Originally launched in 2013, Exercism was built by Katrina Owen in her spare time and quickly went viral, with thousands of people signing up each month. The product-market fit seemed spot on, with 200,000 members coming on board purely through word-of-mouth recommendations.
A few thousand dedicated members had stuck around, but with little product expertise in the team and a user interface that was minimal and hard for all but the most dedicated developers, most people stalled after a few weeks of using it and Katrina struggled with retention.
In 2017, Katrina decided to partner up with her friend, Jeremy Walker, and his team at Thalamus, to join forces and reconceive Exercism from the ground up. Led by Thalamus’ Nicole Chalmers, the team spent many months rethinking and rebuilding Exercism, starting from properly defining its values, digging into Learning Theory, surveying the programming community and then progressing through to the beautiful new website that’s there today. In July, the site was finally launched, and metrics are through the roof, with retention of new website visitors rising from 1.6% to 16%.
So what is Exercism?
Each language track is laid out with a core series of exercises, with each one teaching different language-specific programming concepts. Users solve the exercise and submit their solution to the site, where one of site’s mentors will provide feedback on how to make the code more idiomatic. Learners can master the differences between imperative and declarative styles, functional vs OOP and learn how languages like Prolog and Haskell treat pattern matching in function definitions.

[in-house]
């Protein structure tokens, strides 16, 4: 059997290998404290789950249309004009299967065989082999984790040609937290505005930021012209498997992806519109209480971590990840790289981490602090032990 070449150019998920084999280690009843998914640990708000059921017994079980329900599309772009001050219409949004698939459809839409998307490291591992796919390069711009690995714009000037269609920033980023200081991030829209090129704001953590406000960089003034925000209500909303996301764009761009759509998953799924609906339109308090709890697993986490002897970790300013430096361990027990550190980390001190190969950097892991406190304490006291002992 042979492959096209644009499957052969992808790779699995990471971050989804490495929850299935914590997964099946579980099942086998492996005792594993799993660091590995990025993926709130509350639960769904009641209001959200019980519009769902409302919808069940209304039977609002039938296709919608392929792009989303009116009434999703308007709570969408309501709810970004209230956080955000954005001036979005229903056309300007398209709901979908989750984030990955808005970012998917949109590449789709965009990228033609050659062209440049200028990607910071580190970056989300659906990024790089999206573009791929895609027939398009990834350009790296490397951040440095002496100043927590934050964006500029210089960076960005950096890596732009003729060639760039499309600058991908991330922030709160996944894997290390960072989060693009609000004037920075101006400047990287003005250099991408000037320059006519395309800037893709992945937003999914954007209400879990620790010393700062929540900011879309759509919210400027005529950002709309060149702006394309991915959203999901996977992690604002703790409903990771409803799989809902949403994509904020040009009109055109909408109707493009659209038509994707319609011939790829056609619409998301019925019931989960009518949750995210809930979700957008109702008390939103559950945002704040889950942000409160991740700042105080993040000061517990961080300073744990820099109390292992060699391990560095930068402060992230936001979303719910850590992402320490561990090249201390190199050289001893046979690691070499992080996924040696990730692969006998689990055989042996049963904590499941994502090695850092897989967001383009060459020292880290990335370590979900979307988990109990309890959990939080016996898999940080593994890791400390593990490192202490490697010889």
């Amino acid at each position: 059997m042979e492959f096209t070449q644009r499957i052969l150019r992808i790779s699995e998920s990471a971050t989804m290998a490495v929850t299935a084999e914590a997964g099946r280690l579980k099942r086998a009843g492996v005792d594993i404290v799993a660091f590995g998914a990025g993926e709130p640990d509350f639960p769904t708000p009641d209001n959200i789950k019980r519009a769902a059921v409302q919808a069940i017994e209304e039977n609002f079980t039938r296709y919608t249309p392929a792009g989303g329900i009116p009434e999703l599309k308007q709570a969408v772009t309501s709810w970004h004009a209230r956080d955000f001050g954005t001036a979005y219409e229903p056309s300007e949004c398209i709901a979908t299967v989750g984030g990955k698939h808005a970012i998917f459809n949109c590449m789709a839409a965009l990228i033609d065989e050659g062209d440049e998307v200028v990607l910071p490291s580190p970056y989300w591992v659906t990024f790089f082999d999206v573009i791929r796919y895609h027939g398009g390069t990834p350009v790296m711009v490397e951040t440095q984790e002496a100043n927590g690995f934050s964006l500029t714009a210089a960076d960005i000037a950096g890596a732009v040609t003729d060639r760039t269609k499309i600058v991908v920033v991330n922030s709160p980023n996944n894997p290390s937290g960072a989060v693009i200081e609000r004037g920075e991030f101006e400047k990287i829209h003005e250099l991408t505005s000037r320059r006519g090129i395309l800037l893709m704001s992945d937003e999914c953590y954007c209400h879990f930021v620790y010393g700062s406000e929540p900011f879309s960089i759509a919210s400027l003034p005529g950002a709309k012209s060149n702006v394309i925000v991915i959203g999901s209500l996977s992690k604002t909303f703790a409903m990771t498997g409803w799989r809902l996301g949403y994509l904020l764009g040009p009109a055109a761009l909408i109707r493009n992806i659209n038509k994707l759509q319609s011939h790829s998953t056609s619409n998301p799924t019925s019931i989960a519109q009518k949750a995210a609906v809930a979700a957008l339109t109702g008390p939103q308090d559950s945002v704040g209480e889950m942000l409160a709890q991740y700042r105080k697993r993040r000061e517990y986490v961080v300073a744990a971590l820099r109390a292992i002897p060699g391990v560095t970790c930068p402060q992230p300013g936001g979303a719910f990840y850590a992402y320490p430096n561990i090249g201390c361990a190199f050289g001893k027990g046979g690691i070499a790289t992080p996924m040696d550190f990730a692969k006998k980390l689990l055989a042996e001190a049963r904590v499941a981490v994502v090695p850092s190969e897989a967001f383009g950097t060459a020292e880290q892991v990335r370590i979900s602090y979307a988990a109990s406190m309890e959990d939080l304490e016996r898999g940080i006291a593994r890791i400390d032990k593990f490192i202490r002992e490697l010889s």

Each completed core exercise unlocks a series of side exercises that that give users the opportunity to practice the skills they’ve learnt. Similar to the core exercises, solutions are given mentoring and users can also browse the collection of other people’s solutions to learn interesting ways to solve things differently.
Users can practice coding on Exercism in disguise under an anonymous alias or, for those who want to showcase their work, personal profiles are available and provide a place for users to showcase their language skills during job interviews – finding novel and interesting solutions to problems is a great way to prove that you know more than just the awkward white-board exercise!
The whole project is open-source. The language tracks, tooling and website have been created by 1,700 volunteers who range from senior well-known developers to people putting in their first Pull Request. Exercism has a strong focus on empathy and skill-building, and it’s therefore a great place to get involved in contributing to an open-source product for the first time. The site is also actively recruiting more mentors to help bolster the 700 that give an hour a week each at the moment.
Having seen the project go from strength to strength, Jeremy Walker is incredibly pleased and proud to be part of it: “It continuously blows me away that thousands of people contribute their free time to help others, but I really believe that there are few better ways to get better at your craft than to teach others. Exercism is an exceptionally exciting project to be part of.”
Getting involved in Exercism is a great way to network in the software development community and can be a solid way to build a reputation for yourself. There are already 12 mentors based in Birmingham, so there’s probably someone you know already there!
Whether it’s to contribute or just using the site to practice, we highly recommend checking Exercism out! Congratulations to the Thalamus team, Katrina and of course to all the invaluable volunteers!